I would not go to this Olympics if someone offered me the experience for free. It is a shame that there appear to be so many aspects of the experience that present real risks and that for whatever reason have been poorly planned and/or executed.  As you watch the athletes compete, as you cheer on Team USA, reflect on the strength of your company’s plan.  When was the last time your business plan was reviewed? Do you have a marketing plan that aligns and supports the sales plan? What about training and employee development? For many companies the next quarter is the planning phase for 2017. Let’s hope and pray that all athletes and visitors to Rio 2016 are safe and sound. But for our businesses, remember that hope is not a strategy. Don’t leave your company’s future to chance.




When coffee is not enough.

November 22, 2013

cup of coffee

Hey restaurant owners and managers.  Pay attention.  Two things not to do when anyone on your team screws up someone’s order at a restaurant:

1. Offer them a free dessert.

2. Bring the check and say, “I did not charge you for your coffee”.

Lesson to all business owners: when you screw up, and we all have and will, do the right thing.  Do more than the customer or guest expected.  Wow them – this is your chance!  This is the BIG moment to shine.

I met two dear friends this week for our GNO dinner.  We waited 45 minutes for a table, ordered quickly and got right down to business – talking and catching up.  Dinners were served and my meal was no where in sight.  The waitress neglected to order it.  She apologized.  I understood.  It happens.  She offered us free dessert – we explained we did not want dessert.  We ordered coffees.  I purposefully did not ask for a discount on my meal.  I wanted to see what she would do.  She opted for the weak path, the cheap path, the ‘she-won’t-care’ path.  She didn’t charge us for two coffees.  How pathetic.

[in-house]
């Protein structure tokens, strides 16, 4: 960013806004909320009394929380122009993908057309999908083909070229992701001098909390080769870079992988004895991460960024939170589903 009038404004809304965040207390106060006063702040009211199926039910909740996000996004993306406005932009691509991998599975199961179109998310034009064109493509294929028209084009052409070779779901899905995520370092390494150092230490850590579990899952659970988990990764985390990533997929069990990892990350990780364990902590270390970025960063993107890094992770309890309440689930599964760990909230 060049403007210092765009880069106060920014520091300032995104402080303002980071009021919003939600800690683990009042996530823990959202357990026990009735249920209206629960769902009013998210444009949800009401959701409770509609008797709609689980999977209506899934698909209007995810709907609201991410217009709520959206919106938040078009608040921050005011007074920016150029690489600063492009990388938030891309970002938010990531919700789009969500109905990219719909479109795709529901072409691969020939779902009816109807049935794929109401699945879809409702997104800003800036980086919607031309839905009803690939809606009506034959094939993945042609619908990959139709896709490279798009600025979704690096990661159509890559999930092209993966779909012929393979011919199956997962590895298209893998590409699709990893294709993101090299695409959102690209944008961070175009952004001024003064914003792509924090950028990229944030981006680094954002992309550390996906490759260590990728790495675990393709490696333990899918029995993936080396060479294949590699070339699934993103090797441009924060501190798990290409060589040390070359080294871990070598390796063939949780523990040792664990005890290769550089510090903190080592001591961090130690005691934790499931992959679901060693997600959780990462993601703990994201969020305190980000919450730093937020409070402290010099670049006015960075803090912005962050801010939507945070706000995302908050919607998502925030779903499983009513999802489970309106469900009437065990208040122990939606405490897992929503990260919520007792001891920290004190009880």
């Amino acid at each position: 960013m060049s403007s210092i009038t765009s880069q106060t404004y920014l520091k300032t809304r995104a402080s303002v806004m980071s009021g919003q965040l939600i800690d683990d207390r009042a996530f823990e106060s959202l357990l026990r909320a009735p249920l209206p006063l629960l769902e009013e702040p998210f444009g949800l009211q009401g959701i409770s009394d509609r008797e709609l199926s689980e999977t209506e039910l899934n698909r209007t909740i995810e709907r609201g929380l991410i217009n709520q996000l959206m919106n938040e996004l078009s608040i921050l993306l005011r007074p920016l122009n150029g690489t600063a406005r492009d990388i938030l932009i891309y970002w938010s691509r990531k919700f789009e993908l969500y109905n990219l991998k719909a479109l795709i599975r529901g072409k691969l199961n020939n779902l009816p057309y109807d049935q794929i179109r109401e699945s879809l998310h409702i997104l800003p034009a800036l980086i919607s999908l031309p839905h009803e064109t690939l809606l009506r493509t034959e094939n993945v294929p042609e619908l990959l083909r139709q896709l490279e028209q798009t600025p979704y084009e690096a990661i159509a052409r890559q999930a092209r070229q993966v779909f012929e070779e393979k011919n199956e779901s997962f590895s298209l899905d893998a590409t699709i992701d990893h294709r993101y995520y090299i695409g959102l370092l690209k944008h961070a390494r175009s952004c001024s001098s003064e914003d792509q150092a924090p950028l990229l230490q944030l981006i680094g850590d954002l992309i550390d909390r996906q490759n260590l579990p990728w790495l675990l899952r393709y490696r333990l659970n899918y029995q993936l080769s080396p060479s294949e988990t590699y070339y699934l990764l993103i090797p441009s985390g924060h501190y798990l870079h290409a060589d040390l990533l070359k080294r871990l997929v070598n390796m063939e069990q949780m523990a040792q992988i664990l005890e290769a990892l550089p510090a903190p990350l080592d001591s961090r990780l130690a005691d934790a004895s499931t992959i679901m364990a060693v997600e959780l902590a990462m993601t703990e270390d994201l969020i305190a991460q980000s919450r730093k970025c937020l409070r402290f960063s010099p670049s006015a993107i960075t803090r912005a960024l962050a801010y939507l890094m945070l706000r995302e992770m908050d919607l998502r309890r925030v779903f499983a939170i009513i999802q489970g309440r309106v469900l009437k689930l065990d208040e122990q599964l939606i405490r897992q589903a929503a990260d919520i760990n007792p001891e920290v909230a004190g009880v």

My guess is she did not tell the manager.  She did not want to draw attention to herself by making a mistake to discount my meal.  She and the restaurant – Not Your Average Joe’s was very average.

How do we all avoid being weak, being average and disappointing the customer?

1. Training – get your team trained using examples and scenarios clearly defining your expectations

2. Believe in Wow’ing and create that mentality in your business

3. Empower your employees to WOW

4. Share ‘wow’ moments with your team; share the feedback that you get from customers

5. Think like a consumer, client, customer.

Don’t be an Average Joe.  Be above average.  Be excellent. Let’s get to wowing and make your peace-offering more than a cup of average Joe.

Getting ‘it’

May 7, 2013

Marketing is as effective as sales.  Sales is as effective as customer service.  Customer service is as effective as operations.  Bottom line – it takes coordination, integration and a lot of work to build a brand and execute on the brand promise.  Your efforts are always dependent on someone else doing their part.  There also seems to be a ‘special sauce’ – people who get ‘it’.